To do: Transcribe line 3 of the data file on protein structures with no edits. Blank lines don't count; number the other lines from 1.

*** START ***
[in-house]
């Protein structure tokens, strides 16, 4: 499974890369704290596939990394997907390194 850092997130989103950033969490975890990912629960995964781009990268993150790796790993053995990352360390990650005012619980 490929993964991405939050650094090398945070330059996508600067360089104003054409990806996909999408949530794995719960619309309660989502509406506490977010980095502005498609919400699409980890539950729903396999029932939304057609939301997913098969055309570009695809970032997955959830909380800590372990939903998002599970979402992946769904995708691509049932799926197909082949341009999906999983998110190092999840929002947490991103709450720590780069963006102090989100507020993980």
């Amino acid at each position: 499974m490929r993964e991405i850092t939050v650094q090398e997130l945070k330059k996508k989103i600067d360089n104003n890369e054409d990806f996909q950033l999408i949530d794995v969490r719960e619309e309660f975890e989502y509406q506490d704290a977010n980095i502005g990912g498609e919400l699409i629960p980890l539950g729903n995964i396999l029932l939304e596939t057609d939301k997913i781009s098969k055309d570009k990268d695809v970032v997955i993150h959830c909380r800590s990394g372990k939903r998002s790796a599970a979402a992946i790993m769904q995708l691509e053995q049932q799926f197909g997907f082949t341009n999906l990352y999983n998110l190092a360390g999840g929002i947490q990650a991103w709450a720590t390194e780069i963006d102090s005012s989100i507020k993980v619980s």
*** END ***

């Amino acid at each position: 499974m490929r993964e991405i850092t939050v650094q090398e997130l945070k330059k996508k989103i600067d360089n104003n890369e054409d990806f996909q950033l999408i949530d794995v969490r719960e619309e309660f975890e989502y509406q506490d704290a977010n980095i502005g990912g498609e919400l699409i629960p980890l539950g729903n995964i396999l029932l939304e596939t057609d939301k997913i781009s098969k055309d570009k990268d695809v970032v997955i993150h959830c909380r800590s990394g372990k939903r998002s790796a599970a979402a992946i790993m769904q995708l691509e053995q049932q799926f197909g997907f082949t341009n999906l990352y999983n998110l190092a360390g999840g929002i947490q990650a991103w709450a720590t390194e780069i963006d102090s005012s989100i507020k993980v619980s």